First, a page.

THE ORDINARY WORLD: The hero is introduced to his ordinary world. Most stories take place in a special world, a world that is new and alien to its hero. If you’re going to tell a story about a fish out of his water, you first have to create a contrast by showing him in his mundane, ordinary world.
- The Wonderful Wizard of Oz: Dorothy in Kansas.
- The Hobbit: Bilbo Baggins in Hobbiton.
- Star Wars: Luke Skywalker on Tatooine.
- The Lion King: Simba at Pride Rock.
The Ordinary World is as different as possible from the Special World the hero will soon enter, so that audience and hero experience a dramatic change when the threshold is finally crossed. In The Wizard of Oz, the Ordinary World is depicted in black and white, to make a stunning contrast with the Technicolour Special World of Oz. In the Hobbit, the Shire is peaceful, quaint and green, and probably quite boring. Quite the contrast from the myriad landscapes the hobbits will encounter, including the warlike, dangerous, blackened – but exciting – county of Mordor. Yet the seeds of adventure are already here, in this Ordinary World. In Oz, Dorothy clashes with Miss Gulch and is rescued by three farmhands – this is foreshadowing for the Wicked Witch and the three friends (scarecrow, lion and tin man) she finds in the Special World.
Every hero needs three conflicts: an inner one, a conflict with another person, and a conflict with the whole universe: Luke Skywalker’s inner yearning for adventure, bored at being a farmhand; his battle with his great adversary, Darth Vader, and his fight with the whole galactic empire and dark side of the force. At the climax of the story, he’s going to have to beat all three at once.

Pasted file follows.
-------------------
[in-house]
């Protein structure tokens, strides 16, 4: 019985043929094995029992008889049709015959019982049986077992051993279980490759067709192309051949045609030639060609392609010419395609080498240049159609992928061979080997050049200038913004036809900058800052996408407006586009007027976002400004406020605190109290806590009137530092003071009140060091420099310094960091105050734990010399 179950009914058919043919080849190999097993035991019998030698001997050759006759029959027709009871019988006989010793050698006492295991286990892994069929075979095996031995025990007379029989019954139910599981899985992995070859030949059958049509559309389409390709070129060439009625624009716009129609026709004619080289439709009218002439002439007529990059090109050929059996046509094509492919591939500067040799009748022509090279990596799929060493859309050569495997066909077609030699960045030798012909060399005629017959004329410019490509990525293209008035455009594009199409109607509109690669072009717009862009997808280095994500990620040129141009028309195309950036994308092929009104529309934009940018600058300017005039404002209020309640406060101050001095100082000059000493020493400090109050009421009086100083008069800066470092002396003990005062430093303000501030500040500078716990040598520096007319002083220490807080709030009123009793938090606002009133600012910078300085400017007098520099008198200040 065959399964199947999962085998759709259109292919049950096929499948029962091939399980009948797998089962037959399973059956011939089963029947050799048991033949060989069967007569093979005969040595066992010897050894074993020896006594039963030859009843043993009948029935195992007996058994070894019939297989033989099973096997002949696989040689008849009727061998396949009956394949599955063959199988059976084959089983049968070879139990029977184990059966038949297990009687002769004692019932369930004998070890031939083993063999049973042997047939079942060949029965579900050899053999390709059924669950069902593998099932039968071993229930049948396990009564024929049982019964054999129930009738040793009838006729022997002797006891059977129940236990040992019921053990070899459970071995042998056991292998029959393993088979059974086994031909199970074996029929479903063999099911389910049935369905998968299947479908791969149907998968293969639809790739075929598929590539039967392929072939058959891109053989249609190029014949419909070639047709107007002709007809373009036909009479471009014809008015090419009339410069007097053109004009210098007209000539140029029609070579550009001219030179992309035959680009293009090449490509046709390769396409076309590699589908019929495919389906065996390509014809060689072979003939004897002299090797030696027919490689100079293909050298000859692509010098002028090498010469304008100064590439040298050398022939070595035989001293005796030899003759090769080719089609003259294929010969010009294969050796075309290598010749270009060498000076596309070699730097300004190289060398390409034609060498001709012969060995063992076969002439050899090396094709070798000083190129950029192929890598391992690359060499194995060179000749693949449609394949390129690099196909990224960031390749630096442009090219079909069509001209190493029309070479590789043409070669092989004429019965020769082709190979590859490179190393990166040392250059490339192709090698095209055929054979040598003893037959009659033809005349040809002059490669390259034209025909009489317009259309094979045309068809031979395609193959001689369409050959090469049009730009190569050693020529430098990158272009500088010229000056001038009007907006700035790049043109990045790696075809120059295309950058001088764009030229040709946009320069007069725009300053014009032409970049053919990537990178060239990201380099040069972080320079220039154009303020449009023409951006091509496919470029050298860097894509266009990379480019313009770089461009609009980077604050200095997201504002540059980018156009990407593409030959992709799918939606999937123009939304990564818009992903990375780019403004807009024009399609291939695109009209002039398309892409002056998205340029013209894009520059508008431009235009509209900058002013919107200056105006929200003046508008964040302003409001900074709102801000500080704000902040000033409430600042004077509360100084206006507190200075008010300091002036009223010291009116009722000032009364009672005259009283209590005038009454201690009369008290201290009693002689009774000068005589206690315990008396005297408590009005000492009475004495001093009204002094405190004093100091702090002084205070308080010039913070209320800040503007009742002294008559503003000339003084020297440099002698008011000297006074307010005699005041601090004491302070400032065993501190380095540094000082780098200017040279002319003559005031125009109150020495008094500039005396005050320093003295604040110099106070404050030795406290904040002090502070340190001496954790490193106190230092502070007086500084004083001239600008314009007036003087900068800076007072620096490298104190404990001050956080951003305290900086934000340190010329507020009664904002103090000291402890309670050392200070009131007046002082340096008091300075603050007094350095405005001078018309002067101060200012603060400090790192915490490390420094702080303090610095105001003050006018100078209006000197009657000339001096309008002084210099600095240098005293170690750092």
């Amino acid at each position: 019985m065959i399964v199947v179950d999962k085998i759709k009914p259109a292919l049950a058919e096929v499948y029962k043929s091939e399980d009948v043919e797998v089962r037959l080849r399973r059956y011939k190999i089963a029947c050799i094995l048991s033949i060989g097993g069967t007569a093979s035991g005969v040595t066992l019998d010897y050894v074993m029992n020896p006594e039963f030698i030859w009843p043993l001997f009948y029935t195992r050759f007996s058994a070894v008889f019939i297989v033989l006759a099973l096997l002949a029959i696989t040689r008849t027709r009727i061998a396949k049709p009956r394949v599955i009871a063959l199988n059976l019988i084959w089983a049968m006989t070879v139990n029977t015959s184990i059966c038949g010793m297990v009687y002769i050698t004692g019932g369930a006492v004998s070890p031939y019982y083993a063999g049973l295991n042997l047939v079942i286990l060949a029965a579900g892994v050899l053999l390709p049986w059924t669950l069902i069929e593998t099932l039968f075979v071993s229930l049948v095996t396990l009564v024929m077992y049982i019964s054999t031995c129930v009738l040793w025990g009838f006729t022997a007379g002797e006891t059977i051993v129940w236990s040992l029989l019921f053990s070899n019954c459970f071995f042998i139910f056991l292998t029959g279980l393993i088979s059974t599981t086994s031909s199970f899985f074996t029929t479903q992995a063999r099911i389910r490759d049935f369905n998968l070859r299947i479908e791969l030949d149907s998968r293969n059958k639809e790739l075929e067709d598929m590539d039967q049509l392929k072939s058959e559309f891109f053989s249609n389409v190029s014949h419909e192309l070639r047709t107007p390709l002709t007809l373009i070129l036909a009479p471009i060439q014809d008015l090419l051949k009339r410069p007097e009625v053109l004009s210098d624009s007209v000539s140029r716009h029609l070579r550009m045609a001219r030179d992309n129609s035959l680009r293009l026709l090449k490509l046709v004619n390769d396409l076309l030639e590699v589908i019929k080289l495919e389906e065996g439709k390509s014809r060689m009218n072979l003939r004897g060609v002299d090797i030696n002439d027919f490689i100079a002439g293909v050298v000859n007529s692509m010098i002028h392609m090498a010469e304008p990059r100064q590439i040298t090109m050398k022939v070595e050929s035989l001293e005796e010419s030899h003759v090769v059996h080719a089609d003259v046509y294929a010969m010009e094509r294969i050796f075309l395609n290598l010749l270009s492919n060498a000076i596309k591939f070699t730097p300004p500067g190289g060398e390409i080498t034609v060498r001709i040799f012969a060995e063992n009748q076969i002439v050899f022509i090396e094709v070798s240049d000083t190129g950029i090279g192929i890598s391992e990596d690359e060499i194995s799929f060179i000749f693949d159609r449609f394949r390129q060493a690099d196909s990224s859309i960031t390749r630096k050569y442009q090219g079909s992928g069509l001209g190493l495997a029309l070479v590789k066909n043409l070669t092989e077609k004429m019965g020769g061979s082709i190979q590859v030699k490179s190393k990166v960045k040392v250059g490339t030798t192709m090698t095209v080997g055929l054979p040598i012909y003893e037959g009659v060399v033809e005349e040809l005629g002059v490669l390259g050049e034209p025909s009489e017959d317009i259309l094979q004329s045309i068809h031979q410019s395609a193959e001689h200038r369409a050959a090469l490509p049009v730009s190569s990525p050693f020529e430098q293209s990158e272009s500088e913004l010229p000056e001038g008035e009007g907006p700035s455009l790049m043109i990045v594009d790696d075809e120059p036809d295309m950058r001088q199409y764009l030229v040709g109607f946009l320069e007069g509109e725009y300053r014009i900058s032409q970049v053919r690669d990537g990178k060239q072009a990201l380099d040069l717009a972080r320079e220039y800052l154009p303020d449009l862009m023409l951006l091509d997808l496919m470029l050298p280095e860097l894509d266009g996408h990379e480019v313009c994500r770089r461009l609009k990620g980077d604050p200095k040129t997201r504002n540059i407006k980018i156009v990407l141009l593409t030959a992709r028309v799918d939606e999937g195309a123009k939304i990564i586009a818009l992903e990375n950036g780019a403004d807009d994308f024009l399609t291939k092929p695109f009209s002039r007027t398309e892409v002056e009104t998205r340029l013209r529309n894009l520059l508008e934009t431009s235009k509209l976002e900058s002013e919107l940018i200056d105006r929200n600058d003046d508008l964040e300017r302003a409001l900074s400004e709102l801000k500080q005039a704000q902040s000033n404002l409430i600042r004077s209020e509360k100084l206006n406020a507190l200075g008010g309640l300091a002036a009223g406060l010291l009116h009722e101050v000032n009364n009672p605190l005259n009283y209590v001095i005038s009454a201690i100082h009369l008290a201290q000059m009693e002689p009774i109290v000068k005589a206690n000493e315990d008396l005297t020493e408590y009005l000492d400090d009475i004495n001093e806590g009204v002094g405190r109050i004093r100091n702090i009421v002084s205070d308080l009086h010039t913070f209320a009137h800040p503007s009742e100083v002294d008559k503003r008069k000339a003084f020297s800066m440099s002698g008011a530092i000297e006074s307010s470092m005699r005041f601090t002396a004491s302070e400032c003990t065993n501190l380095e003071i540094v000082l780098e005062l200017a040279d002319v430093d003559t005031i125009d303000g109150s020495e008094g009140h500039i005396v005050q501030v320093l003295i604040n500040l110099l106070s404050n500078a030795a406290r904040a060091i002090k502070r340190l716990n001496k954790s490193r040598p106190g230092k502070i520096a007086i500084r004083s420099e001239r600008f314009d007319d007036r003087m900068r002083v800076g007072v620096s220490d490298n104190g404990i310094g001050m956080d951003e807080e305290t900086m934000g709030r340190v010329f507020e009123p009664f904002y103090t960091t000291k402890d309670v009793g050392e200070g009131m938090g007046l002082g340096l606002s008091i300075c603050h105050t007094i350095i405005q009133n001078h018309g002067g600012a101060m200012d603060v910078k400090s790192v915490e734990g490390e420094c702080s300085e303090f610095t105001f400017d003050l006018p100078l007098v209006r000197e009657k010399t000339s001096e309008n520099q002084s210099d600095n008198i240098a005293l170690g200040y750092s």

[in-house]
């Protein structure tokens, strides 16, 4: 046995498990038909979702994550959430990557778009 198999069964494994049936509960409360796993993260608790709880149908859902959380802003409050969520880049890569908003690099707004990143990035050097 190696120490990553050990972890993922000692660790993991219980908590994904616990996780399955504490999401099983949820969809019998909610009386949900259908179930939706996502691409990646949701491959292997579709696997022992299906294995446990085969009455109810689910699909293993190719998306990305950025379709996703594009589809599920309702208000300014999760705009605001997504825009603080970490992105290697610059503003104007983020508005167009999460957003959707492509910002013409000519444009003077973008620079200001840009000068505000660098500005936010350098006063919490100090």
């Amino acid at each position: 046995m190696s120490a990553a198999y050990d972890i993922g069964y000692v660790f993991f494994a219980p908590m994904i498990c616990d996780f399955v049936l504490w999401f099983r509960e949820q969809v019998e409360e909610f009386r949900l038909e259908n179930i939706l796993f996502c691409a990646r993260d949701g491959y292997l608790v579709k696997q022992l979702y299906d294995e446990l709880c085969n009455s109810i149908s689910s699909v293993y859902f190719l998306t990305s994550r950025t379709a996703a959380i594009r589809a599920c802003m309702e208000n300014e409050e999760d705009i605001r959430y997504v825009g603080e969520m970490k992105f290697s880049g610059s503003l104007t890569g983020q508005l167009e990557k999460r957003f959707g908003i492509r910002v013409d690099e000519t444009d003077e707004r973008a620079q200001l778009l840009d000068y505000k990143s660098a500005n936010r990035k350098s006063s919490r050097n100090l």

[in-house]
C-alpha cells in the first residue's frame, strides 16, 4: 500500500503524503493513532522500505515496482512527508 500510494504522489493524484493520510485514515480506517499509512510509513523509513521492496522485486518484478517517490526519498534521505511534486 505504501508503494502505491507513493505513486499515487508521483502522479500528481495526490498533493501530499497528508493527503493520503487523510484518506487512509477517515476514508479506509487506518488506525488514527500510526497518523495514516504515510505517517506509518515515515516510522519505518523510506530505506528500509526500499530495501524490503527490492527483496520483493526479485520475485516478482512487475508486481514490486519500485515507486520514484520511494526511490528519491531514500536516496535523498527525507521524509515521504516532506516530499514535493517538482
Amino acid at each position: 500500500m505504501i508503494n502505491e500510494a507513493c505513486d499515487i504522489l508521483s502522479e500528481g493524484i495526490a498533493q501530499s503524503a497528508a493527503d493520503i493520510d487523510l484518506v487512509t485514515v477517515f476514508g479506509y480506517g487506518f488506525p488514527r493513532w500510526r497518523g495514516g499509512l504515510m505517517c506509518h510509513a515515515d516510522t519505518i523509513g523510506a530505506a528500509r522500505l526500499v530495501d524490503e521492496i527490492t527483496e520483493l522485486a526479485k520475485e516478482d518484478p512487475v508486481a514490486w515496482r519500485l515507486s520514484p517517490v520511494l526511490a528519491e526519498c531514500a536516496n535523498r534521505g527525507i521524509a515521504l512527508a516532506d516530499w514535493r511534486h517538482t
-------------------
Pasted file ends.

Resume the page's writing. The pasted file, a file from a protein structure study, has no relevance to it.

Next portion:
The audience should feel a strong bond of sympathy with the hero – he (or she) is like us; during this story we see the world through their eyes; they are the ‘centre of the good’ in their world. This doesn’t mean every hero is a goody two-shoes: for every lovely little hobbit, or valiant Luke Skywalker (Star Wars), or suave Rick Blaine (Casablanca) or charming Harry Potter, or neurotic Neo (The Matrix), there are plenty of violent gangsters, devils, conmen and crooked politicians in stories, who are the heroes. That’s one of the warm thing about humans – through the power of storytelling, we can see the good in just about anyone.
Look at it from the point of view of the ‘baddy’ – in their own world, they are the hero, not the anti-hero or evil one. Lord Sauron (Lord of the Rings) just wants to rule Middle Earth; Darth Vader (Star Wars) is just trying to get his son to rule the galaxy; Lord Voldemort (Harry Potter) is an abandoned orphan who was wants to live forever … ‘bad guys’ who aren’t actually good in some way, simply aren’t interesting.
This opening part often begins in medias res – right bang smack in the middle of the action. As a reader or audience, you’re thinking: What on Earth is going on? Who are these people? Where did all this come from? But gradually you figure it out; you absorb yourself in the world before your eyes in the theatre, or on the screen, or on the soft pages of the book in your hands. This is called the willing suspension of disbelief* – it means that, even if the story be set in a magical world, or in outer space, or another country, you can identify with it because the characters feel real.
Questions to consider:
- What is the Ordinary World of a story you know?
- How does the author introduce the hero?
- Is there foreshadowing to suggest where the story will go?
- Are the heroic journeys/stories of men & women different?
- Do different cultures need different kinds of stories?
*A phrase coined by the poet Samuel Taylor Coleridge, in 1817.